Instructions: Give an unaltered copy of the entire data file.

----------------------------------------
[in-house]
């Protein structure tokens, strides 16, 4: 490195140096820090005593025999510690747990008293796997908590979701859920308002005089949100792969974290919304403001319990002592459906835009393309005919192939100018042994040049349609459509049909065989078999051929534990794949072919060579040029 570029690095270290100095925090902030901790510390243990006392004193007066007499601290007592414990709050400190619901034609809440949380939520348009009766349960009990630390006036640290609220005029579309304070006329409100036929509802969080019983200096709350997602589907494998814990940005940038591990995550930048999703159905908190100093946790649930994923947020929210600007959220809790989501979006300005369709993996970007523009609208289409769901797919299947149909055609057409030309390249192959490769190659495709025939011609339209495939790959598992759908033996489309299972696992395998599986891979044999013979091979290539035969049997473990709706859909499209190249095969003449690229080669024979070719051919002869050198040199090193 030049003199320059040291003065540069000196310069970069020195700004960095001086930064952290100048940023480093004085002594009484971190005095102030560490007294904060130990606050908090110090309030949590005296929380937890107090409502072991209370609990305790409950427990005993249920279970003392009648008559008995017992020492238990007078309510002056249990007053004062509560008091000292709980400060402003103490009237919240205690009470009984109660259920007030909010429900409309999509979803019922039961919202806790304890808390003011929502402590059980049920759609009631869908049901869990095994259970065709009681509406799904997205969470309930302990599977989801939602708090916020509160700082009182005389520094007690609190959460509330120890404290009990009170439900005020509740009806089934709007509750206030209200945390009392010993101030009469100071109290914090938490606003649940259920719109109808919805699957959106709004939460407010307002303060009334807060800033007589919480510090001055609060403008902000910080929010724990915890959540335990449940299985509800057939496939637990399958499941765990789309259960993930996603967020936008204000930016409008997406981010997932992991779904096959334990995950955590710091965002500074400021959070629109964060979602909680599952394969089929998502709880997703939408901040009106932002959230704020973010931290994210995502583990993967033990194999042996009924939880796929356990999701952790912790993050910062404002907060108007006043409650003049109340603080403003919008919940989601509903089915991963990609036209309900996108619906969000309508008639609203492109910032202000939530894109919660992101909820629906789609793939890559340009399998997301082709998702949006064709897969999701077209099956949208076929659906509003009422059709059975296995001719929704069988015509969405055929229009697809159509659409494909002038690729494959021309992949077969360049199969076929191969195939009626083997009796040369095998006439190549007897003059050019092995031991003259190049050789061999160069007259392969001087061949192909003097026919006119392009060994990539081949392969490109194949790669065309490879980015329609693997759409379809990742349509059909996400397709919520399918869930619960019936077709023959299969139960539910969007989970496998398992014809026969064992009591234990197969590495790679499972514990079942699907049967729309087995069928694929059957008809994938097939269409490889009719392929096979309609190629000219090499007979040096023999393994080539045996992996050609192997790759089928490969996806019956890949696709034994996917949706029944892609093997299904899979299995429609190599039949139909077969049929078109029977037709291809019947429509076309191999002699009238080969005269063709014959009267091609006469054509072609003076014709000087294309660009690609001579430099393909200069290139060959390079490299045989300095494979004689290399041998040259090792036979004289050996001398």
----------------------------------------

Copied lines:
[in-house]
């Protein structure tokens, strides 16, 4: 490195140096820090005593025999510690747990008293796997908590979701859920308002005089949100792969974290919304403001319990002592459906835009393309005919192939100018042994040049349609459509049909065989078999051929534990794949072919060579040029 570029690095270290100095925090902030901790510390243990006392004193007066007499601290007592414990709050400190619901034609809440949380939520348009009766349960009990630390006036640290609220005029579309304070006329409100036929509802969080019983200096709350997602589907494998814990940005940038591990995550930048999703159905908190100093946790649930994923947020929210600007959220809790989501979006300005369709993996970007523009609208289409769901797919299947149909055609057409030309390249192959490769190659495709025939011609339209495939790959598992759908033996489309299972696992395998599986891979044999013979091979290539035969049997473990709706859909499209190249095969003449690229080669024979070719051919002869050198040199090193 030049003199320059040291003065540069000196310069970069020195700004960095001086930064952290100048940023480093004085002594009484971190005095102030560490007294904060130990606050908090110090309030949590005296929380937890107090409502072991209370609990305790409950427990005993249920279970003392009648008559008995017992020492238990007078309510002056249990007053004062509560008091000292709980400060402003103490009237919240205690009470009984109660259920007030909010429900409309999509979803019922039961919202806790304890808390003011929502402590059980049920759609009631869908049901869990095994259970065709009681509406799904997205969470309930302990599977989801939602708090916020509160700082009182005389520094007690609190959460509330120890404290009990009170439900005020509740009806089934709007509750206030209200945390009392010993101030009469100071109290914090938490606003649940259920719109109808919805699957959106709004939460407010307002303060009334807060800033007589919480510090001055609060403008902000910080929010724990915890959540335990449940299985509800057939496939637990399958499941765990789309259960993930996603967020936008204000930016409008997406981010997932992991779904096959334990995950955590710091965002500074400021959070629109964060979602909680599952394969089929998502709880997703939408901040009106932002959230704020973010931290994210995502583990993967033990194999042996009924939880796929356990999701952790912790993050910062404002907060108007006043409650003049109340603080403003919008919940989601509903089915991963990609036209309900996108619906969000309508008639609203492109910032202000939530894109919660992101909820629906789609793939890559340009399998997301082709998702949006064709897969999701077209099956949208076929659906509003009422059709059975296995001719929704069988015509969405055929229009697809159509659409494909002038690729494959021309992949077969360049199969076929191969195939009626083997009796040369095998006439190549007897003059050019092995031991003259190049050789061999160069007259392969001087061949192909003097026919006119392009060994990539081949392969490109194949790669065309490879980015329609693997759409379809990742349509059909996400397709919520399918869930619960019936077709023959299969139960539910969007989970496998398992014809026969064992009591234990197969590495790679499972514990079942699907049967729309087995069928694929059957008809994938097939269409490889009719392929096979309609190629000219090499007979040096023999393994080539045996992996050609192997790759089928490969996806019956890949696709034994996917949706029944892609093997299904899979299995429609190599039949139909077969049929078109029977037709291809019947429509076309191999002699009238080969005269063709014959009267091609006469054509072609003076014709000087294309660009690609001579430099393909200069290139060959390079490299045989300095494979004689290399041998040259090792036979004289050996001398």